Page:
Review by Tarcisio Moura
4 stars This one really surprised me. When I first heard this CD, by pure chance, I thought this band might be from Germany. So what was my amazement when I found here in PA that they were an american assemble, from Virginia Beach! Of course I knew it was recorded in the early 70s because of the instruments timbres and the obvious Emerson,Lake & palmer sounds of their first albums. This album was their sole effort from 1971, and for a long time was collectors item for the very few who actually knew about them, since it seems this LP never got much promotion and/or distribution. Which is a shame, for their sound is very interesting and well produced for the time.

Although the vocals are only average, their long instrumental breaks reveal a musicianship and a songwriting skill that is superb and one only wonders how far they would have gone if Polyphony had better luck at the time. Certainly at least one follow up to Without Introduction would be very interesting. As for their sound itself, it is obvious that ELP was the main inspiration, but not only. There are some hints of early Genesis too, and the inclusion of the electric guitar all the way through is another feature that set them apart of so many keyboard driven, ELP inspired combos. Glenn Howard is a guitar player that always makes his presence felt, even if Craig Massey organ and moog threatens to overwhelm the compositions all the time, just like Keith Emerson used to do so frequently. In the end, Polyphony sounds just like that: ELP-like band with lots of guitars. And it worked, at least most of it.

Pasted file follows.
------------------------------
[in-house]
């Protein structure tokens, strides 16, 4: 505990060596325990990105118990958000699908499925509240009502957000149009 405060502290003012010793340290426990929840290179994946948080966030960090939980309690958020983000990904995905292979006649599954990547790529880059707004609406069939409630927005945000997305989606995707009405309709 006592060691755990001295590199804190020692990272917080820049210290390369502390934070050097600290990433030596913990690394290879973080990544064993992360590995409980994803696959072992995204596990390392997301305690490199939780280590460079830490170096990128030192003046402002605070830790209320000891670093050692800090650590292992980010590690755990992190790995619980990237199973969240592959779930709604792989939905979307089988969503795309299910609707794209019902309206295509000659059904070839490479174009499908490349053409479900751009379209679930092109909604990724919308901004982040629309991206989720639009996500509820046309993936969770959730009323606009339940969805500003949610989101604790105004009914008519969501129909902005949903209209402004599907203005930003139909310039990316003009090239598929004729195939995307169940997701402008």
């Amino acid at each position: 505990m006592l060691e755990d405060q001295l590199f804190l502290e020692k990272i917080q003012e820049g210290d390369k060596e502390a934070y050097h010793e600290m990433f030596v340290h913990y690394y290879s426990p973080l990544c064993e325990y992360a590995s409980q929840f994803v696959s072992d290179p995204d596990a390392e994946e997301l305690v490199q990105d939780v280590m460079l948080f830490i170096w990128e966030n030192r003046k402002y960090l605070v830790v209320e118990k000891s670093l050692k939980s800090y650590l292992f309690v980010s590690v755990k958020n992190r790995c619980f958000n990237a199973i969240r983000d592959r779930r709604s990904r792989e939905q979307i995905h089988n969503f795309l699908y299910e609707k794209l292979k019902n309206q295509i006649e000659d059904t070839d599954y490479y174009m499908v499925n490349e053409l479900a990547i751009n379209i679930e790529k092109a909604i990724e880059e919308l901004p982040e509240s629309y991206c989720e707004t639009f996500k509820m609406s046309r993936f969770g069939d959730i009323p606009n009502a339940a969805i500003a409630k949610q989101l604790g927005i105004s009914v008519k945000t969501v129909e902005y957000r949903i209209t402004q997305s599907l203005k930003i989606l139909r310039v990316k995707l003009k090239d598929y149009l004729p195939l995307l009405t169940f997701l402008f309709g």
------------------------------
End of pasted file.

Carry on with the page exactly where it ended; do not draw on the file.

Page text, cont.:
Although not perfect, some parts are a bit repetitive, even aimless, most of the time they show a maturity and skill that some others american progressive bands (Starcastle comes to mind) could only dream of. Without Introduction is a prog gem that I was glad to find. It is first class symphonic rock and I recommend it to anyone who loves early ELP symphonic prog.

Rating: 4 strong stars.

Latest members reviews

4 stars Discovered these guys only a week or two ago, and what a pleasant surprise it was. Firstly, I was shocked they were American, and secondly, I was surprised they released this back in 1971, before "Prog fever" had even fully taken hold in Europe and the US. Tops on this album, as a few other revi ... (read more)

Report this review (#2673911) | Posted by ProckGnosis | Wednesday, January 19, 2022 | Review Permanlink